Sometimes our personal truths can be the hardest thing to share with the people closest to us—be it our partners, our siblings or our children. This is not just down to the reluctance to air our vulnerabilities, but our ego’s determination not to mess with the positive perceptions others may have of us, especially our children. Kids tend to see their parents as heroes: strong, invincible beings who can take on the whole world without ever buckling under its weight. When we show anything other than our superhero qualities, we feel as though we’ve failed our children simply by being human. The pressure we put on ourselves to live up to these expectations can be crippling, so we opt for the only other way we know to keep up this charade: We lie to ourselves and those around us. “Jack Pearson’s Son” explores these truths beautifully.
The first few episodes of This Is Us hinted at Jack struggling under the stresses of being a working family man. And although we’ve had glimpses of Jack blowing off steam with little regard to Rebecca, it’s been impossible to see him as anything other than a sensitive, caring, kind and loving husband and father. So far, he has always acted as the voice of reason when Rebecca felt overwhelmed; he’s sacrificed everything to keep his family afloat and has always been there for his children, through the good, the bad and the ugly. He’s never given us a reason to believe he doubted his decisions or his actions. His way of navigating through life and parenthood has always seemed intuitive. In “Jack Pearson’s Son” however, we learn that, just like everyone else, Jack finds it difficult to be the good guy all the time.
His teenage kids are starting to lead their own lives, and so is Rebecca. As much as he believes Rebecca deserves to go on tour with her band and have an adventure of her own, he can’t help but feel as though their life and their family are no longer enough for her. Add to that a bitter pinch of jealousy over the fact that Rebecca failed to mention one of her fellow band members is an ex from the distant past, and Jack can no longer hide his true feelings about her impending tour. Instead of talking it out and finding a solution together, though, Jack takes off on his own to go drinking—and if earlier episodes are anything to go by, this will become Jack’s go-to coping mechanism.
The Big Three idolize their father and thus far, there’s never been a moment in which we could detect any form of sadness or resentment in their voices when he’s come up in conversation. But as Kate and Toby—having gotten over a brief crisis involving the short-lived character, Duke—begin to dig deep into one another’s personal lives in an attempt to get to know each other better, it becomes clear there’s a lot more to Jack’s story—and, most importantly, his death—than Kate has let on. As soon as Toby broaches the subject, her eyes well up with tears and she chokes up to the point that she’s unable to form a coherent sentence.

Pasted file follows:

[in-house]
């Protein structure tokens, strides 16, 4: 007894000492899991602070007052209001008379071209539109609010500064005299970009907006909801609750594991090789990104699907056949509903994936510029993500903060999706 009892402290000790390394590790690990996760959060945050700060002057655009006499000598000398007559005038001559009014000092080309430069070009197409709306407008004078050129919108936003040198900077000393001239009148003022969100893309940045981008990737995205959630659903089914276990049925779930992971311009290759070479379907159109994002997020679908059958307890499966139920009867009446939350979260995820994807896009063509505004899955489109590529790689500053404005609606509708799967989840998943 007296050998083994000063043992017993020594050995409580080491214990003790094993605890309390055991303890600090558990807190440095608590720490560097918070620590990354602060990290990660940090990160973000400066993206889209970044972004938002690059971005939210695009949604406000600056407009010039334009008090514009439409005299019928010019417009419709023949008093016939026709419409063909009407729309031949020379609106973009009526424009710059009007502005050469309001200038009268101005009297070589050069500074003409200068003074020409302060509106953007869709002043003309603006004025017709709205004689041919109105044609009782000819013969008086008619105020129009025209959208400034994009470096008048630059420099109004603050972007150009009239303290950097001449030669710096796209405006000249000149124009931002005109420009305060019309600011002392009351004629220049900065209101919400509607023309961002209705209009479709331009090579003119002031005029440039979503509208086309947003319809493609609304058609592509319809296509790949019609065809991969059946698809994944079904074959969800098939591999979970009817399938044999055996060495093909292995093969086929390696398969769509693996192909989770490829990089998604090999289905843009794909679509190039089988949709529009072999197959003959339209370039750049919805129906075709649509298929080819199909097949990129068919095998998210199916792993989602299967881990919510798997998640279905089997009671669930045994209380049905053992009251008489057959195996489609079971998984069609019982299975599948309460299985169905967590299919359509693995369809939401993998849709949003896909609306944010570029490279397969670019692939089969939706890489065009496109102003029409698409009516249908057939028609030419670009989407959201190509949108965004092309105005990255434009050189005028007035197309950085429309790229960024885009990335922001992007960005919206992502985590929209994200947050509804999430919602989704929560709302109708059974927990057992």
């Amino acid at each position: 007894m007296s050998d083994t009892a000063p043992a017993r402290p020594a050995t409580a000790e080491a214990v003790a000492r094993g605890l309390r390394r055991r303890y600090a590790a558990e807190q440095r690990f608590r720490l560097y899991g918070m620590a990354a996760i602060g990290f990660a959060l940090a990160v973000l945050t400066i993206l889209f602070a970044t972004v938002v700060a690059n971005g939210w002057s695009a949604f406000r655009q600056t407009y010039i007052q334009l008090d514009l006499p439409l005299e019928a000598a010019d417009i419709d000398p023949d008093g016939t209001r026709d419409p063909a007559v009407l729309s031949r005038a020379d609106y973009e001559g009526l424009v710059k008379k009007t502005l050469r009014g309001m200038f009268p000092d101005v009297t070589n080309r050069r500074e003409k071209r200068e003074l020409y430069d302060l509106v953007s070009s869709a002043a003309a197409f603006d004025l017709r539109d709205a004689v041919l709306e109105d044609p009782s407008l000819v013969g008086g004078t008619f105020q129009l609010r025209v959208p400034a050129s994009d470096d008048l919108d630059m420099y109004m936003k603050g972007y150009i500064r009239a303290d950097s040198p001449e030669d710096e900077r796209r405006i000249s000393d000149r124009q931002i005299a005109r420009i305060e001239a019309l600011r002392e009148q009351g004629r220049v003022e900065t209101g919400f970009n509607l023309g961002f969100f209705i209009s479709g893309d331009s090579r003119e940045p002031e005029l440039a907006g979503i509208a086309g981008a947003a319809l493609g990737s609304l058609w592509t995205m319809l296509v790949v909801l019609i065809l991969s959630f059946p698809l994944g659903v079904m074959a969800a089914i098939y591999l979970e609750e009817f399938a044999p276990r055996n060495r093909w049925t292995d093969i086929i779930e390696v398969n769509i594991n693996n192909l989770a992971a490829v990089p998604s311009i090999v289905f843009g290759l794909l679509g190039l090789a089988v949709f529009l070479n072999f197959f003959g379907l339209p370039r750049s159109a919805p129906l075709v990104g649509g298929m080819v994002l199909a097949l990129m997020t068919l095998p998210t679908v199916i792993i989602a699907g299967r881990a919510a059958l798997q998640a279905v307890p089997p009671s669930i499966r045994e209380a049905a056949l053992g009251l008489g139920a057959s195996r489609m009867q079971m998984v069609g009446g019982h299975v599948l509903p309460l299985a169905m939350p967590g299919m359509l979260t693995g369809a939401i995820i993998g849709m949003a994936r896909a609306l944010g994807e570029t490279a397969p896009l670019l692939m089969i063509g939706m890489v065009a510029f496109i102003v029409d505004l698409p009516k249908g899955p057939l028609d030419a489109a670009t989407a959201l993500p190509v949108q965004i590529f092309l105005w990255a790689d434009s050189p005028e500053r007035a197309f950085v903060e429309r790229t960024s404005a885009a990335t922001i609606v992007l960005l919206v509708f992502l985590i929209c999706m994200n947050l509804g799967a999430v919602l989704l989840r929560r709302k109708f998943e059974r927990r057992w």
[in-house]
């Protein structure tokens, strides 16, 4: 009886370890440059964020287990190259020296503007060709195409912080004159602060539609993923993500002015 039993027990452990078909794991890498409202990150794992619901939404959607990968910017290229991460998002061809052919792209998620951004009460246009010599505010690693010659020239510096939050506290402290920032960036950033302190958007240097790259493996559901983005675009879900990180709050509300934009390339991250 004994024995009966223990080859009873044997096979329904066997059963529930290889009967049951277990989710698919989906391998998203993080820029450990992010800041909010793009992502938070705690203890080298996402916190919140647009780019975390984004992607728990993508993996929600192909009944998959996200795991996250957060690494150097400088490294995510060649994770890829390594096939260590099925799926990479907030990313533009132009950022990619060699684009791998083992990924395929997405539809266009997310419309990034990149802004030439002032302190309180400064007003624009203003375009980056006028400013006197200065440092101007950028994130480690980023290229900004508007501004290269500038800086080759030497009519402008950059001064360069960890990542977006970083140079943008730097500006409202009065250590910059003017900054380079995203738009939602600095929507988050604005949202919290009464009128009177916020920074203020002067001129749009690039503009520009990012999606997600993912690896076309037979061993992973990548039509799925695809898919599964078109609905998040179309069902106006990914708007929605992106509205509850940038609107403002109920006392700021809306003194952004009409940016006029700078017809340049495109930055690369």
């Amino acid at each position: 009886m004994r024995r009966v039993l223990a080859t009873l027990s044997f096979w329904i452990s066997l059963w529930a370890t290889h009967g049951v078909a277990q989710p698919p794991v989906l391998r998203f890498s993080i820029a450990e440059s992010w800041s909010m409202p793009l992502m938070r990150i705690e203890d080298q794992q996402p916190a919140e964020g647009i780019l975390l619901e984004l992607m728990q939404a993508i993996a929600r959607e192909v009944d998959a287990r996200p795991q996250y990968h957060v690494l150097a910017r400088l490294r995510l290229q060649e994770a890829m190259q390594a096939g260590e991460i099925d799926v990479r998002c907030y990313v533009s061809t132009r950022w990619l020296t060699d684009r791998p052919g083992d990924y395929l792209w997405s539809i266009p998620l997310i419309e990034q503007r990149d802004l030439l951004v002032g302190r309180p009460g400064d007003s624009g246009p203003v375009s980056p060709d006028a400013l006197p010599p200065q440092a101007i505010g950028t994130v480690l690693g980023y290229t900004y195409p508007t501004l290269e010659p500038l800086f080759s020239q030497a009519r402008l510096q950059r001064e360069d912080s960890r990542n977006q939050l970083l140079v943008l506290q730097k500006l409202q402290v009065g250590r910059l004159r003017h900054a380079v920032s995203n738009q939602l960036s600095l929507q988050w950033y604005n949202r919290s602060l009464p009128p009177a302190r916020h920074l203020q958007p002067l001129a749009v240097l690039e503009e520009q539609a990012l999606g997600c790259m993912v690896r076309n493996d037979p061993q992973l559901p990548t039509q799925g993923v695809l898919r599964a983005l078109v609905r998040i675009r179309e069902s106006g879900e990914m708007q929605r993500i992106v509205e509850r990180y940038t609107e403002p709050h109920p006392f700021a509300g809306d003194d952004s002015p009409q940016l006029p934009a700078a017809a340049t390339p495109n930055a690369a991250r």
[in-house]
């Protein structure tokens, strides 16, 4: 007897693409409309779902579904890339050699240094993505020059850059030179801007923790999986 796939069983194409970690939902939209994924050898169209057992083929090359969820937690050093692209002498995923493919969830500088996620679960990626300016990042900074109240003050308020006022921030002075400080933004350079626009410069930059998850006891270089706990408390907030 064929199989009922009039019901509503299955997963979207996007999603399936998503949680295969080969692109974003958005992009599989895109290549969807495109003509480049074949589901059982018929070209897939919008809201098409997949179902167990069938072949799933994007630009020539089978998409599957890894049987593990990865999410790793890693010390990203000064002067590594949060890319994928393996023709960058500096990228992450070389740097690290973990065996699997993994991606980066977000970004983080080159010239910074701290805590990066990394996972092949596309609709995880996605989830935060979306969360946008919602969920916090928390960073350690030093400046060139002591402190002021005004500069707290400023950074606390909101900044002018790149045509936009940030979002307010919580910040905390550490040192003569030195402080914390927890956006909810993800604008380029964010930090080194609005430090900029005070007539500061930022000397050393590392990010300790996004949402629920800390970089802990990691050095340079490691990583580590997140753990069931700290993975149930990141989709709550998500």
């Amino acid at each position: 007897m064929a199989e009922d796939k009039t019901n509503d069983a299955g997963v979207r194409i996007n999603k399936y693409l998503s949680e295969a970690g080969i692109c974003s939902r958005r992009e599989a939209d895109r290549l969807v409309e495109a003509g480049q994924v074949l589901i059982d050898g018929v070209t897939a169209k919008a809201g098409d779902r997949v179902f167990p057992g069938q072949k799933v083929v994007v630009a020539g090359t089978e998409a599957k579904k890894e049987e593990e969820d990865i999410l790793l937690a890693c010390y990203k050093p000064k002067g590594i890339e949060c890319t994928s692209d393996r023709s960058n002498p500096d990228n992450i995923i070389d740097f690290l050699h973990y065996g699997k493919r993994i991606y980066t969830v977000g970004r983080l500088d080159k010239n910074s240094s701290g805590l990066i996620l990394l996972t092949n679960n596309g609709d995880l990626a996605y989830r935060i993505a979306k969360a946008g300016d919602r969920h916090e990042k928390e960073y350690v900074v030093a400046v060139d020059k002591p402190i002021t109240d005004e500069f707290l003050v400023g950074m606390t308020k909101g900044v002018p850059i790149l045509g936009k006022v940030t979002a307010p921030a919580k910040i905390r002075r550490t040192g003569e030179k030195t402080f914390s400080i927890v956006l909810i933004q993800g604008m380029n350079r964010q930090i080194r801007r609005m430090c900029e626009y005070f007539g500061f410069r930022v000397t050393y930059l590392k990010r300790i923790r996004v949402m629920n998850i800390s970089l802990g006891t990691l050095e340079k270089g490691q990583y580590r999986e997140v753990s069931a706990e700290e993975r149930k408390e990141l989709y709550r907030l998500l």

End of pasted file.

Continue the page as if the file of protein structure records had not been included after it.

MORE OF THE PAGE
It’s upon following Kevin’s story that we start to get an inkling of what it is that’s made Kate bury the real memories of her father—the bad times that shaped just as much of Jack’s personality as the good. Kevin, who’s never been able to accept Miguel out of loyalty to his father, romanticizes his memory of Jack even more than Randall and Kate. And, as Miguel suggests during a heart-to-heart, this may be due to the fact that he has more in common with Jack than his brother and sister. When Miguel suggests that Kevin channel his father on the opening night of his play, his anxieties momentarily make way for pride—pride in the genes, body language and personality that continue to keep his father’s memory alive. How could Kate possibly take this from Kevin by “dirtying” her father’s name? Just as Jack was desperate to hold onto his perceived persona, Kate wants to hold on to the image The Big Three have created of him: if not for herself, then for her brothers.
Kevin, who’s been the source of comedy and superficiality until now, takes on a rather unexpected role in “Jack Pearson’s Son.” Instead of channelling his father’s energy to woo the crowd on the opening night of his play, he taps into Jack’s selfless sense of family. Kevin knows just how much pressure Randall tends to put himself under, and while he chose to ignore his brother’s breathless sobbing over schoolwork as a teen, he can no longer stand by and watch Randall heading straight into a nervous breakdown. Randall wants to believe he can handle it all: his father’s health rapidly deteriorating, the high demands of his job, dealing with hospice nurses and arguing children, and picking up the slack while Beth takes care of her own mother, who’s just broken a hip. The tremors in Randall’s hand are increasing, his vision is blurry, his mind is blocked. He can no longer stop the tears from rolling down his cheeks during a meeting when he realizes he simply cannot deal with everything at once.
As the lights go out in the theatre and Kevin and Sloane are about to take to the stage, he makes a bold decision: He deserts Sloane in front of numerous critics and runs across the city to find his brother, cowered in a corner of his office staring into space. Without a word, he sits down next to him, pulls Randall into his arms and encourages him to do what he should have done a long time ago: cry.
Roxanne Sancto is a freelance journalist for Paste and The New Heroes & Pioneers. She’s the author of The Tuesday Series & co-author of The Pink Boots. She can usually be found covered in paint stains.